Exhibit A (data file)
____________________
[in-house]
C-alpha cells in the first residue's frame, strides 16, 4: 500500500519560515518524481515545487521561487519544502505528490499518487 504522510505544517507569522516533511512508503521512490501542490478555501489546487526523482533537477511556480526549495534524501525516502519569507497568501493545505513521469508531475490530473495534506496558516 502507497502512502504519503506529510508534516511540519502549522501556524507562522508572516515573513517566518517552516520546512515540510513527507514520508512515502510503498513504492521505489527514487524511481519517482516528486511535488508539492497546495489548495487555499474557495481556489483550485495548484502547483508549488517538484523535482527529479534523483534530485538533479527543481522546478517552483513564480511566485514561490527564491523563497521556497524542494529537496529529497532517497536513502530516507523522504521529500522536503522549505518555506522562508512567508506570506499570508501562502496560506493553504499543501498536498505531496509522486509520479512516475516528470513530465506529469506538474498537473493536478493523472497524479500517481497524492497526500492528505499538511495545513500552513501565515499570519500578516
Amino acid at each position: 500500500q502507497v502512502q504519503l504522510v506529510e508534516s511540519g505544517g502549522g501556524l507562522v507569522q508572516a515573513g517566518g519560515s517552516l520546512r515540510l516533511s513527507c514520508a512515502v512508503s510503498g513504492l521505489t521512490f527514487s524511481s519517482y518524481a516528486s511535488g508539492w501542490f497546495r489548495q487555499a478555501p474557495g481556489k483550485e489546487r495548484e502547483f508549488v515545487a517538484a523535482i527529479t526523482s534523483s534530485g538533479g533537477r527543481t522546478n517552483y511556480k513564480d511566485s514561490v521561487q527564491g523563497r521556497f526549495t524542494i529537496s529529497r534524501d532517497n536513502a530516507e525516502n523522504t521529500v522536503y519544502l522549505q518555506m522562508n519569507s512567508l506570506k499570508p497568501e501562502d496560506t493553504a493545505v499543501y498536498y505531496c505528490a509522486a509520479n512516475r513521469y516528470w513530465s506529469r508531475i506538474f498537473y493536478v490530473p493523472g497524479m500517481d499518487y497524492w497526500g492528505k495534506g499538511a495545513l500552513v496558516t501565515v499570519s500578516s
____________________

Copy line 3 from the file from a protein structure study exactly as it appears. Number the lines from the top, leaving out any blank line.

Amino acid at each position: 500500500q502507497v502512502q504519503l504522510v506529510e508534516s511540519g505544517g502549522g501556524l507562522v507569522q508572516a515573513g517566518g519560515s517552516l520546512r515540510l516533511s513527507c514520508a512515502v512508503s510503498g513504492l521505489t521512490f527514487s524511481s519517482y518524481a516528486s511535488g508539492w501542490f497546495r489548495q487555499a478555501p474557495g481556489k483550485e489546487r495548484e502547483f508549488v515545487a517538484a523535482i527529479t526523482s534523483s534530485g538533479g533537477r527543481t522546478n517552483y511556480k513564480d511566485s514561490v521561487q527564491g523563497r521556497f526549495t524542494i529537496s529529497r534524501d532517497n536513502a530516507e525516502n523522504t521529500v522536503y519544502l522549505q518555506m522562508n519569507s512567508l506570506k499570508p497568501e501562502d496560506t493553504a493545505v499543501y498536498y505531496c505528490a509522486a509520479n512516475r513521469y516528470w513530465s506529469r508531475i506538474f498537473y493536478v490530473p493523472g497524479m500517481d499518487y497524492w497526500g492528505k495534506g499538511a495545513l500552513v496558516t501565515v499570519s500578516s